In the Christian Liturgy, today is the sixteenth Sunday in Ordinary Time. Ron Rolheiser writes that the phrase “ordinary time” is used for a dual purpose. First, to highlight the liturgical seasons of Christmas and Easter making us less likely to feel as if we ‘missed Christmas’ because of the endless distractions of daily life- too mired in preparation to take note of any meaning. Secondly, to make more perceptible the ocean of quiet miracles in which we swim: The smile of a stranger, touch of a loved one, a good cup of coffee.
We use the word ordinary to convey the commonplace, the lack of something special, the routine. And yet, quite often its opposite, is all too often, a crisis. Whether clothed in the fabric of sudden death, accident or loss, the extraordinary is frequently an event that changes everything in our life. An event which serves as a chronometer; ‘before the accident’ or ‘after she died.’
Rolheiser writes that we are given more than thirty weeks of ordinary time- more than 210 days to “meet the angels of routine, regularity, domesticity and predictability,” There are a plethora of ways to thwart our mindfulness of what David Stendahl-Rast calls the “special angels” which lurk within each hour of our daily lives. At times, it is unavoidable. There are people and situations which are ignored to our peril. But what of those hours robbed by anxieties that are not our own but those of another, those whose business it is to rob us of peace, of joy? Or hours wasted in activities which we know are not helpful to us? Hours that we’ll not have again?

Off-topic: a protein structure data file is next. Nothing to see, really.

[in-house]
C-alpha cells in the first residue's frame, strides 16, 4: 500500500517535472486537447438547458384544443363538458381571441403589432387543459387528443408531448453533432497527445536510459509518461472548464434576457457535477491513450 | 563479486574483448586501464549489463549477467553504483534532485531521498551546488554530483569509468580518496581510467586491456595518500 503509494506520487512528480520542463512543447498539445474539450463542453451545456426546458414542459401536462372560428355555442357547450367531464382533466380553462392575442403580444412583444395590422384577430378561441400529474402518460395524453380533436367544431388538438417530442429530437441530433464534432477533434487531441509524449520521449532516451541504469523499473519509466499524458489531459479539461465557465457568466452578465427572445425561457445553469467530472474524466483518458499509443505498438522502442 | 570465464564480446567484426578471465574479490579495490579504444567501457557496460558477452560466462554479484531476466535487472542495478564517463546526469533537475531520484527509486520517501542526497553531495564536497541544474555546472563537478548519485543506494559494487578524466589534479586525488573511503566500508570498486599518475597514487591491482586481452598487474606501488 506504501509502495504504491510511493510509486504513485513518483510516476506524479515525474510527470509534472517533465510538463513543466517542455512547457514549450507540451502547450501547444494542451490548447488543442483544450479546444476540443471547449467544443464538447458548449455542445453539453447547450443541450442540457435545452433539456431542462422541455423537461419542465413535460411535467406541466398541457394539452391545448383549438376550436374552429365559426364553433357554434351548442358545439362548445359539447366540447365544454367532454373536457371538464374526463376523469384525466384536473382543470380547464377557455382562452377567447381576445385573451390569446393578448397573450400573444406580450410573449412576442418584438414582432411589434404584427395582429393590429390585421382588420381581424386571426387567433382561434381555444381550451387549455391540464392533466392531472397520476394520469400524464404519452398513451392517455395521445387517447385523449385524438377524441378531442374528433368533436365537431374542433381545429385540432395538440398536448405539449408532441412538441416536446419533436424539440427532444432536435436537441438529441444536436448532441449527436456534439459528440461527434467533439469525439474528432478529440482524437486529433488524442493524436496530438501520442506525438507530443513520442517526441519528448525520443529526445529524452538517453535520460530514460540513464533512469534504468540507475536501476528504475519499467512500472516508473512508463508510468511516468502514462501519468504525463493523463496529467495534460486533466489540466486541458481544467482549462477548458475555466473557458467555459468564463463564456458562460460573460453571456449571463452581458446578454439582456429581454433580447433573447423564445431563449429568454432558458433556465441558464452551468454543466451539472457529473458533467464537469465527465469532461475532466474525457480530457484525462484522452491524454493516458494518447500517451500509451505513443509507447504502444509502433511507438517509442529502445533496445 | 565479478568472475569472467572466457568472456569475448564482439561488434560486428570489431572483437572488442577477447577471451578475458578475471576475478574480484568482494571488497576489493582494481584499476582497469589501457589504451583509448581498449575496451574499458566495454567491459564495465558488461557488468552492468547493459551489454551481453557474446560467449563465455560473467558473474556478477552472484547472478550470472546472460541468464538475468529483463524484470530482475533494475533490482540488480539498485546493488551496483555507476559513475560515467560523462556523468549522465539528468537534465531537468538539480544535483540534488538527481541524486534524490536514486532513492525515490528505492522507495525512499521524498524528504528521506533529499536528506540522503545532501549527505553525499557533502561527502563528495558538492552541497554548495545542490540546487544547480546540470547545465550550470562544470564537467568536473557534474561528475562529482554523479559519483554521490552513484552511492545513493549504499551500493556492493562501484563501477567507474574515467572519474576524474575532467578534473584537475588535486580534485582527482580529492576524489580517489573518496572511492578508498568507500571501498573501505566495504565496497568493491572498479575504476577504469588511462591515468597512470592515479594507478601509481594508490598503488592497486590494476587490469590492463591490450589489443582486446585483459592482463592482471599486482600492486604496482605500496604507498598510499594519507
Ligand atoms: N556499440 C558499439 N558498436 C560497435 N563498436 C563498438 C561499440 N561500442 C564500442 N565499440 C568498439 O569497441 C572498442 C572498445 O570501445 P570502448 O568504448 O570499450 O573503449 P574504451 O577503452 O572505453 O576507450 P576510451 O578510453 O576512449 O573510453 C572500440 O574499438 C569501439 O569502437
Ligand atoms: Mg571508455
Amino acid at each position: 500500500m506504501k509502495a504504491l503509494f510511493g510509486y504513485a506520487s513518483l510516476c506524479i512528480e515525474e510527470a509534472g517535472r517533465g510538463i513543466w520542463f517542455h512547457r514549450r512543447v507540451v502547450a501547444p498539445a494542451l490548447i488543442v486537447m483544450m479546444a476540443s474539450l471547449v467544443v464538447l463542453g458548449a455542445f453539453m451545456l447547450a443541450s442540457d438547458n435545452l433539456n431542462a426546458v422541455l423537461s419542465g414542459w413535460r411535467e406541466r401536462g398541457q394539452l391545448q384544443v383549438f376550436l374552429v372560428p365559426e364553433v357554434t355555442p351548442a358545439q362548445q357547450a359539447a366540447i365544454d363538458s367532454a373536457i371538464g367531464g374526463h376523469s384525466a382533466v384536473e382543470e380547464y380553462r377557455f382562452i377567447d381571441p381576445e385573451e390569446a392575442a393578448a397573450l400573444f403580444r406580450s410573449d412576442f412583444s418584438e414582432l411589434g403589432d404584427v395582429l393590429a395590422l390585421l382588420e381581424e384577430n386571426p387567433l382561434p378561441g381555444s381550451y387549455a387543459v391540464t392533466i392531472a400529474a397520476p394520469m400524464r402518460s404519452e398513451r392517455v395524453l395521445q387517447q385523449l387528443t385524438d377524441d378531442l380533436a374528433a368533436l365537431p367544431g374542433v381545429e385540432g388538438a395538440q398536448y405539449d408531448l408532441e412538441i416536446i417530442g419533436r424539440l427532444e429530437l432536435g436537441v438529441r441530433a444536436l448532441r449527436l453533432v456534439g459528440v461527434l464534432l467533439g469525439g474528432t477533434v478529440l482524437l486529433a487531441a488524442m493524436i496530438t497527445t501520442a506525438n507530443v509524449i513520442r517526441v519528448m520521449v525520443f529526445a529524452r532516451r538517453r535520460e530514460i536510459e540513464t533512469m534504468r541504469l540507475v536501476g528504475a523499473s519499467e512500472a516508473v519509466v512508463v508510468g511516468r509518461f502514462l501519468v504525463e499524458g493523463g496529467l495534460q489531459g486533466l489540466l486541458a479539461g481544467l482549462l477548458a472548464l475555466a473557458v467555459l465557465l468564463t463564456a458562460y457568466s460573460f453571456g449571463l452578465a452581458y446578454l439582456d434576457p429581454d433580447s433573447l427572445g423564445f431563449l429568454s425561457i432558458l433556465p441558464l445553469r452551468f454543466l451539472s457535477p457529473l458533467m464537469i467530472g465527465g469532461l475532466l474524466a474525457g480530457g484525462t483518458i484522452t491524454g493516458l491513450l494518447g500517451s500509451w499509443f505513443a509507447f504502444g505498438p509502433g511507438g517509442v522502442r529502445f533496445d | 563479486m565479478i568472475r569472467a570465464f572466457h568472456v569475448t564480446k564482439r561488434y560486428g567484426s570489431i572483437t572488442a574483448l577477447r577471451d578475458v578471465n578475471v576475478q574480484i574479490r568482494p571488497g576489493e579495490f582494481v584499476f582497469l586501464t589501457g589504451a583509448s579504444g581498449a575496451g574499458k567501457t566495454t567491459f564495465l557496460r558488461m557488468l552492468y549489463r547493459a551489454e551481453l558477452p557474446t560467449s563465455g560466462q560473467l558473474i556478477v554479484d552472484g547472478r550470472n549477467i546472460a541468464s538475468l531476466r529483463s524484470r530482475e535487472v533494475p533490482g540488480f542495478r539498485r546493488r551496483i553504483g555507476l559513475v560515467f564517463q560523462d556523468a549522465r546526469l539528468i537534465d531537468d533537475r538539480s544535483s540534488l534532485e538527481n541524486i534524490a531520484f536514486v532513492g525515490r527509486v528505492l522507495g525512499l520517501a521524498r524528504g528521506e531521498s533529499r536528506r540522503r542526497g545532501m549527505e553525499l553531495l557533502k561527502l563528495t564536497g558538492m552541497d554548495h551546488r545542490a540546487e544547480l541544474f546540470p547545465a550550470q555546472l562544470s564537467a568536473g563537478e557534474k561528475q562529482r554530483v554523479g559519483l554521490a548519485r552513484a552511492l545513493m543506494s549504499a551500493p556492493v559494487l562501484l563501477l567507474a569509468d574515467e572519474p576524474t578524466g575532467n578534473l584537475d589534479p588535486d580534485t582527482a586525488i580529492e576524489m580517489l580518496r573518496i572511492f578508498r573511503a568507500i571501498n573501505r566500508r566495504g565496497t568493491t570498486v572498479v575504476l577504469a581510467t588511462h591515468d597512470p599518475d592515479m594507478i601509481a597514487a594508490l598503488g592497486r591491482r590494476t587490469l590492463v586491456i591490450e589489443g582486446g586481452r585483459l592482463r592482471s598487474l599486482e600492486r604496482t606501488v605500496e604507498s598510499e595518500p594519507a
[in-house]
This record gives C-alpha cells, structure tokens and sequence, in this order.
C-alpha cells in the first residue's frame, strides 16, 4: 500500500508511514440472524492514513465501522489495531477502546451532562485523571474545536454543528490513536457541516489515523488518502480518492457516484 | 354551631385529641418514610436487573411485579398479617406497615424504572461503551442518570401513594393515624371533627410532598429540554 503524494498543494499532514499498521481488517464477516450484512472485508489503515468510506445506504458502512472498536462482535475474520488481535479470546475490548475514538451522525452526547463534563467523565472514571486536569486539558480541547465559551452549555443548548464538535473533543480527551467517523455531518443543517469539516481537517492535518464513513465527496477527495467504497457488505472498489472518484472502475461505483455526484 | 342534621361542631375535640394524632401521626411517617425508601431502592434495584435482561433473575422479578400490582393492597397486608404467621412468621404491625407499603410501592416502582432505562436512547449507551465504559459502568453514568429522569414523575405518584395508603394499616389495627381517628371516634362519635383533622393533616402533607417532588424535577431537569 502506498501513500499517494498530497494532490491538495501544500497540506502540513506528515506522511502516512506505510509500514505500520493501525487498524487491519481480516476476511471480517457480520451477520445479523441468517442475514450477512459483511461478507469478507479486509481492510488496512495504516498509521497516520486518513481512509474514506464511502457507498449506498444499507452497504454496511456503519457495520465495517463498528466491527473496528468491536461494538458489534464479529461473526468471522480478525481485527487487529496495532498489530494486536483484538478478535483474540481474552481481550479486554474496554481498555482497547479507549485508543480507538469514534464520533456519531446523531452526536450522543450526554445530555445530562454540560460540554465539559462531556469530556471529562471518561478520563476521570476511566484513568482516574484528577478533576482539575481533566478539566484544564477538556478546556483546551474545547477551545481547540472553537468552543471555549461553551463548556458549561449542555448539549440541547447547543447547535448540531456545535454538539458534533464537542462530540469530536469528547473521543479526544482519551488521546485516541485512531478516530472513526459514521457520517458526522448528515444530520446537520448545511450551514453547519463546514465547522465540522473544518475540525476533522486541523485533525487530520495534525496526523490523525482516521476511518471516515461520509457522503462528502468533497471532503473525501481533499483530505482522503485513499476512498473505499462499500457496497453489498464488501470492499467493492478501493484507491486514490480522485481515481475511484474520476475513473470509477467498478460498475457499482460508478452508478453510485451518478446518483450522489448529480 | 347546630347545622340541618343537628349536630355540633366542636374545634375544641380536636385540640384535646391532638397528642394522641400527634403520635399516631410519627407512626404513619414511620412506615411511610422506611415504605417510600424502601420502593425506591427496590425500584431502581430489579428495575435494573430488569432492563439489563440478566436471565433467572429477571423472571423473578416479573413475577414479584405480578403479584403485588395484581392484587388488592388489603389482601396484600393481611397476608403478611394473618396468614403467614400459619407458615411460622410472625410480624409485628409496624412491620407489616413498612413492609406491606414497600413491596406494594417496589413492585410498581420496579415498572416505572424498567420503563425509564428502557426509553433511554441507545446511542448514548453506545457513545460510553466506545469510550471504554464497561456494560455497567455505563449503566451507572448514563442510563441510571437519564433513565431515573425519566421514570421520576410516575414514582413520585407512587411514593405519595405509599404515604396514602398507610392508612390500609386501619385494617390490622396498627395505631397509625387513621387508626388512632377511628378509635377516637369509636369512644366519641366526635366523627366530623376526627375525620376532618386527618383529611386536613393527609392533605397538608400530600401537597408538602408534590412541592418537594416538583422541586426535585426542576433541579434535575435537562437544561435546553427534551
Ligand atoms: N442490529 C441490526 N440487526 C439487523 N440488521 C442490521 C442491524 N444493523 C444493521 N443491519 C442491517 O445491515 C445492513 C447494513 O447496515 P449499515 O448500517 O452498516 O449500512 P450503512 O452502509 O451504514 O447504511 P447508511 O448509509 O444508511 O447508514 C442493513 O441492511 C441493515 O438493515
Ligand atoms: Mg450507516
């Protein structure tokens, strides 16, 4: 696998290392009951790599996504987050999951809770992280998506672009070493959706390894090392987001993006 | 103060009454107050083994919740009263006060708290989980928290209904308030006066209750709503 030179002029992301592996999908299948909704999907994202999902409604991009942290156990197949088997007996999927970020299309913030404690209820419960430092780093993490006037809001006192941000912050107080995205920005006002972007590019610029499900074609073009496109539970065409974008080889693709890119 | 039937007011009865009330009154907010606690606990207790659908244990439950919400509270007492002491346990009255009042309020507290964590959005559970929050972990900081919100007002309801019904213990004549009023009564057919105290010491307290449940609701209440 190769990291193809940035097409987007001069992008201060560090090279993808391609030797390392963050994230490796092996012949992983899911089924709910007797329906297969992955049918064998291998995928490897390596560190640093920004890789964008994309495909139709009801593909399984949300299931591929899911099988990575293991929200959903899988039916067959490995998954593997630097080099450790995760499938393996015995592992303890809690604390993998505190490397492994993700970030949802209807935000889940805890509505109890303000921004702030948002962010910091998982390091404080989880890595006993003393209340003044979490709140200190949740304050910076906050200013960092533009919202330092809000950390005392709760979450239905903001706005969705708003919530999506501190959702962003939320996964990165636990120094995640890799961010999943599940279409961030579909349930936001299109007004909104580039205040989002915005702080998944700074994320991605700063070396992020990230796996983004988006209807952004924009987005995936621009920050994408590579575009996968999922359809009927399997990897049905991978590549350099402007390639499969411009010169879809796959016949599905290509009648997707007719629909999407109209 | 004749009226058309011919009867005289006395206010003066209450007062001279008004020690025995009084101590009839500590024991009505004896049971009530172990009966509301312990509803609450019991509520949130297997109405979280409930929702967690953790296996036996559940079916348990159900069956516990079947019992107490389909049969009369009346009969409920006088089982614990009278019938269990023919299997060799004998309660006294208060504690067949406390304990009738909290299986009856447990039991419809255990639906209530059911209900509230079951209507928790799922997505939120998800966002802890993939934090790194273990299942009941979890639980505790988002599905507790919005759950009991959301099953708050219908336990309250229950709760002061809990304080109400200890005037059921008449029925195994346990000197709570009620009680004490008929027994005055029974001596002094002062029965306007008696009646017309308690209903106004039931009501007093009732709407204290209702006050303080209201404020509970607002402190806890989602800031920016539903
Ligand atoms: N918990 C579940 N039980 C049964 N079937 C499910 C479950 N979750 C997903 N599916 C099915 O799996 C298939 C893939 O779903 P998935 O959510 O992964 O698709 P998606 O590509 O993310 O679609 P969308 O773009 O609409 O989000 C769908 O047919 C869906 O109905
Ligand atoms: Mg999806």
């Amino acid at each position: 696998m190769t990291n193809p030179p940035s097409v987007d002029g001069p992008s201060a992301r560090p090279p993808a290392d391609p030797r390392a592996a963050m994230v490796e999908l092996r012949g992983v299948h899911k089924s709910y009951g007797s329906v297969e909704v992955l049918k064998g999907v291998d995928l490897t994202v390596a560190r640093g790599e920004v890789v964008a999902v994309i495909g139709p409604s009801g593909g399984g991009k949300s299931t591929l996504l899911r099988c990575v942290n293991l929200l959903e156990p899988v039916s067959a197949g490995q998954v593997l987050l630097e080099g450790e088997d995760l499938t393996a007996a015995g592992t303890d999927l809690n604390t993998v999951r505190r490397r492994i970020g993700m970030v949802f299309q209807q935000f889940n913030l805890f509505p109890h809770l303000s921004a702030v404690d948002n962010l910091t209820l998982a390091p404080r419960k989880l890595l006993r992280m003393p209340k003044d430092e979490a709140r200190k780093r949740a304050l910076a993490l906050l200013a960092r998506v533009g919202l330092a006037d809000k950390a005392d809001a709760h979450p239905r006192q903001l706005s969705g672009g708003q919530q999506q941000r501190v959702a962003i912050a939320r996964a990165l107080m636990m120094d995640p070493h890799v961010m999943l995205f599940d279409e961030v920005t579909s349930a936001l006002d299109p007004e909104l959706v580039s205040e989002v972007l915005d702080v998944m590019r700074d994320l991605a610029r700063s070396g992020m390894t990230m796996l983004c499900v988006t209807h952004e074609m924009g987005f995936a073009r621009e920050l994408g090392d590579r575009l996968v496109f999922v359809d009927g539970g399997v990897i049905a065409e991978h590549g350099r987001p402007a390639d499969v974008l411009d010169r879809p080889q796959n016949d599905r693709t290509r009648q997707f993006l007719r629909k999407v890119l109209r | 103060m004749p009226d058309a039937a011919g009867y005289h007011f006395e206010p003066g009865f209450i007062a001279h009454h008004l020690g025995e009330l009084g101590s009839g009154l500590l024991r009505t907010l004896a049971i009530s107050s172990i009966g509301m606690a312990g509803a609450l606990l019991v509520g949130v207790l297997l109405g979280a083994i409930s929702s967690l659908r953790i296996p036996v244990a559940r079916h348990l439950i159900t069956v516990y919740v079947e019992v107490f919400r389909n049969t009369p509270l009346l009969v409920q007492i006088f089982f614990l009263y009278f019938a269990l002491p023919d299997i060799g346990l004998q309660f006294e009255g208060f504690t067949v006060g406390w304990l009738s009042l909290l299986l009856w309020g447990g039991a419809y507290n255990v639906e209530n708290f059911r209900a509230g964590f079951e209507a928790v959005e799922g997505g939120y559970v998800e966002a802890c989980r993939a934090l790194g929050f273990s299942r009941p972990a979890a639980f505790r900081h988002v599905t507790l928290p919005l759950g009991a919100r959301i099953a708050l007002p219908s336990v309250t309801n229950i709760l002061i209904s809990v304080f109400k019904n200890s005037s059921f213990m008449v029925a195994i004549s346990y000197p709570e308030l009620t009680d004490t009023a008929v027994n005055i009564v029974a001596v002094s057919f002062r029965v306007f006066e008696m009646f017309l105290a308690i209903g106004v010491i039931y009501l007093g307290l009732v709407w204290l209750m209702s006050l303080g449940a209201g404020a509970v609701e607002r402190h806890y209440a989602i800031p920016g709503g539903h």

Perhaps today could be a day in celebration of the ordinary. And then tomorrow. Eventually a willingness to revel in this hour right now could deliver the habit of rejoicing in the quiet miracle of breathing. Could produce that which each of all seven billion souls on this planet pursue: Happiness.
“Come away by yourselves to a deserted place and rest for while.”
Gospel of Matthew